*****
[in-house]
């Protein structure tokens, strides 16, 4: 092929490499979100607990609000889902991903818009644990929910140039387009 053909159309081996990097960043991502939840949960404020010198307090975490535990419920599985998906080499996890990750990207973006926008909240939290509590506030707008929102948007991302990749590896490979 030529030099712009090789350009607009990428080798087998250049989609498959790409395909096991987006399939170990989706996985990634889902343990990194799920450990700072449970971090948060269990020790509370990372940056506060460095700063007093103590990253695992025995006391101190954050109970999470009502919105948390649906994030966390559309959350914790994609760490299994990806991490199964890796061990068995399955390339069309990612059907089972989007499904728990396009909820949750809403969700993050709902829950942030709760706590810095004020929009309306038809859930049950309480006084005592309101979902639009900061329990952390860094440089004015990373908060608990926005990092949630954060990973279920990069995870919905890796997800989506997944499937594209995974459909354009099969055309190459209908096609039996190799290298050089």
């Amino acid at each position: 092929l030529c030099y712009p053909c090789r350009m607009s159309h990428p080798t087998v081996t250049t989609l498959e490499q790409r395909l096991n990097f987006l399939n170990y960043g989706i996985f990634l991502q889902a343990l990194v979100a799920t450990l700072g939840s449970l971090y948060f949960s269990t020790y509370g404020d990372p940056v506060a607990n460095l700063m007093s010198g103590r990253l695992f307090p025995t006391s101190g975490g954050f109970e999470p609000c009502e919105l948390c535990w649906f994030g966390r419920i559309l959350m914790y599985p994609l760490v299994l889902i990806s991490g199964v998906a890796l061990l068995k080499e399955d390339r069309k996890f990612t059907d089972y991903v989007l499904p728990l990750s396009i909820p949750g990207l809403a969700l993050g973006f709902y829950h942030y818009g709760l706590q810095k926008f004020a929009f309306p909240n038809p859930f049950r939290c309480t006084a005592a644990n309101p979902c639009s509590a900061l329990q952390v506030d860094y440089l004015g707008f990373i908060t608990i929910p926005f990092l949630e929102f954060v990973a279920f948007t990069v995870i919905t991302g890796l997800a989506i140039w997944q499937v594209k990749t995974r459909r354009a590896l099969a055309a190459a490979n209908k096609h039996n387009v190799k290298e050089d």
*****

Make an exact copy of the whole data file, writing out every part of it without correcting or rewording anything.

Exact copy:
[in-house]
């Protein structure tokens, strides 16, 4: 092929490499979100607990609000889902991903818009644990929910140039387009 053909159309081996990097960043991502939840949960404020010198307090975490535990419920599985998906080499996890990750990207973006926008909240939290509590506030707008929102948007991302990749590896490979 030529030099712009090789350009607009990428080798087998250049989609498959790409395909096991987006399939170990989706996985990634889902343990990194799920450990700072449970971090948060269990020790509370990372940056506060460095700063007093103590990253695992025995006391101190954050109970999470009502919105948390649906994030966390559309959350914790994609760490299994990806991490199964890796061990068995399955390339069309990612059907089972989007499904728990396009909820949750809403969700993050709902829950942030709760706590810095004020929009309306038809859930049950309480006084005592309101979902639009900061329990952390860094440089004015990373908060608990926005990092949630954060990973279920990069995870919905890796997800989506997944499937594209995974459909354009099969055309190459209908096609039996190799290298050089």
């Amino acid at each position: 092929l030529c030099y712009p053909c090789r350009m607009s159309h990428p080798t087998v081996t250049t989609l498959e490499q790409r395909l096991n990097f987006l399939n170990y960043g989706i996985f990634l991502q889902a343990l990194v979100a799920t450990l700072g939840s449970l971090y948060f949960s269990t020790y509370g404020d990372p940056v506060a607990n460095l700063m007093s010198g103590r990253l695992f307090p025995t006391s101190g975490g954050f109970e999470p609000c009502e919105l948390c535990w649906f994030g966390r419920i559309l959350m914790y599985p994609l760490v299994l889902i990806s991490g199964v998906a890796l061990l068995k080499e399955d390339r069309k996890f990612t059907d089972y991903v989007l499904p728990l990750s396009i909820p949750g990207l809403a969700l993050g973006f709902y829950h942030y818009g709760l706590q810095k926008f004020a929009f309306p909240n038809p859930f049950r939290c309480t006084a005592a644990n309101p979902c639009s509590a900061l329990q952390v506030d860094y440089l004015g707008f990373i908060t608990i929910p926005f990092l949630e929102f954060v990973a279920f948007t990069v995870i919905t991302g890796l997800a989506i140039w997944q499937v594209k990749t995974r459909r354009a590896l099969a055309a190459a490979n209908k096609h039996n387009v190799k290298e050089d």